The current German EU Presidency plans to further develop the project "Role of Civil Society – European Civilian Crisis Management (RoCS)". Drawing on these efforts, the Conference on "Civil Society and Civilian Crisis Management: Enhancing Cooperation and Coherence by Multi-level Dialogues" that took place 2- 4 February 2007 in Berlin provided a platform for representatives of European civil society organisations and political actors to discuss the importance that conflict prevention, civilian crisis management and peacebuilding efforts have (and should have) at the EU-level, as well as how cooperation with civil society in these areas might be improved.
It became clear that conflict prevention is still an area neglected by the EU and its Member States. Coordination especially among the EU Council and the European Commission is impeded by competence quarrels. Although presentations showed that much remains to be done, initial steps are taken by the EU to account for a more structured dialogue with civil society, not only through RoCS, but also a new initiative to be established: the Peacebuilding Partnership. The cooperation within RoCS will focus on pilot projects in the DRC and Somalia, addressing transitional justice issues and security sector reform, the results of which are supposed to inform the work of the Committee for Civilian Aspects of Crisis Management (CIVCOM). The RoCS report will be presented at a conference of the German Federal Foreign Service in June this year and consequently made public.
To include the view of practitioners in the field, speakers from developing countries were invited to share their experience. Some stressed that the civil societies in donor countries should strengthen partnerships with civil societies in countries receiving aid. Participants emphasized, that those partnerships are not mainly "about money", but rather "about supporting a shared vision of a civil society and democratic structures". In many countries, civil society organisations play a major role in supporting democratisation, human rights and peacebuilding. For them, the dialogue with Northern NGOs is an important way to learn and exchange ideas, but this must not be a one-way street. Instead, both sides can and should learn from each other. However, a major hindrance to the capacity building of local NGOs is, that quite often only short-term projects are supported and not the long-term task of building up administrative capacities and human resources. An important lesson learned is that the funding of individual projects does not automatically create local ownership, sustainable structures for capacity building and the much needed dialogue beyond a mere donor-recipient relationship. (by Katja Hummel)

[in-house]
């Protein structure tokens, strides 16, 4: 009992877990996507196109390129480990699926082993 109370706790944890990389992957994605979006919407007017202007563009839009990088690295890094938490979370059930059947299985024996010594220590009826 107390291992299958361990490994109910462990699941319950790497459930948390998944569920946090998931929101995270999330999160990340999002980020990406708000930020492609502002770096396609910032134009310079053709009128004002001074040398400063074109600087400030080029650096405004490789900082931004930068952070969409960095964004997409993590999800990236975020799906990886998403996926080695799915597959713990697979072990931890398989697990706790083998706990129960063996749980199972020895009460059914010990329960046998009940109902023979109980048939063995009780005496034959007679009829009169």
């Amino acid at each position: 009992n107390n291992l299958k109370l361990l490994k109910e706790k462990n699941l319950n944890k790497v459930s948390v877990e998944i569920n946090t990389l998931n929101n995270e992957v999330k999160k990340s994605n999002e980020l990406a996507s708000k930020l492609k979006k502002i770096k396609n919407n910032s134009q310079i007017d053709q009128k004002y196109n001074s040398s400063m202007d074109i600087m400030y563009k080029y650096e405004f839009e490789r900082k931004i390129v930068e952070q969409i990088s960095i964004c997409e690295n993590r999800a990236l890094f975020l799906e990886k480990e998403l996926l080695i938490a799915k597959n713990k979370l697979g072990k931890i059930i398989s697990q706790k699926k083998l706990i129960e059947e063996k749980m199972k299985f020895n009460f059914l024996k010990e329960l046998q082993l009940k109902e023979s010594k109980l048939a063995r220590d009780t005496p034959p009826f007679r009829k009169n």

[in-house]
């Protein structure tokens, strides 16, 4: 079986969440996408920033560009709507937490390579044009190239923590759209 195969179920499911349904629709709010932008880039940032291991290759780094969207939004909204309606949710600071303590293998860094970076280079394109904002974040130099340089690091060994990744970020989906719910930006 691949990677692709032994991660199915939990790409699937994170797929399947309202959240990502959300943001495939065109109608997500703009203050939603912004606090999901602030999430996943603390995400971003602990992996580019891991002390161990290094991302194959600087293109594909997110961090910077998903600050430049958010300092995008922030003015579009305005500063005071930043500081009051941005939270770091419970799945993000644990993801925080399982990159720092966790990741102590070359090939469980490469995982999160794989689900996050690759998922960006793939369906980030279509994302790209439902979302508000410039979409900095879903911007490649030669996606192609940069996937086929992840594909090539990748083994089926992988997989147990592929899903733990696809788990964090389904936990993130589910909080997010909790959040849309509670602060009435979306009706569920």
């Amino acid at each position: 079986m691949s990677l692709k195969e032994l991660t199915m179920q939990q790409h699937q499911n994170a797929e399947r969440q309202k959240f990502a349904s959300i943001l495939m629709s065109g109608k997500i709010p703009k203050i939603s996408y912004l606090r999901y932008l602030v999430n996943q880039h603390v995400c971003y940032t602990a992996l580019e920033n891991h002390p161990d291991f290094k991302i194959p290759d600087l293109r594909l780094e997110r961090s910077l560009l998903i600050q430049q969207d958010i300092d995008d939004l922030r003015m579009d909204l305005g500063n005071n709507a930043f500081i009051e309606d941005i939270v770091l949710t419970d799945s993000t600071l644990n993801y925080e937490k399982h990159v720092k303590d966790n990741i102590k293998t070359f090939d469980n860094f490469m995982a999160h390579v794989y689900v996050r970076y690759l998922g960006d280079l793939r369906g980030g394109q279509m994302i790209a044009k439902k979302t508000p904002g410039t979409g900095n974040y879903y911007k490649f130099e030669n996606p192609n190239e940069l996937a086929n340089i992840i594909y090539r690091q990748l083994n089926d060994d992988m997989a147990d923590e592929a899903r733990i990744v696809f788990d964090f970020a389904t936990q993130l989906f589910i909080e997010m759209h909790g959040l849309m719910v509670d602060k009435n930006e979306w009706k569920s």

For more information, please see www.konfliktbearbeitung.net
Published in: ECC-Newsletter, Februar 2007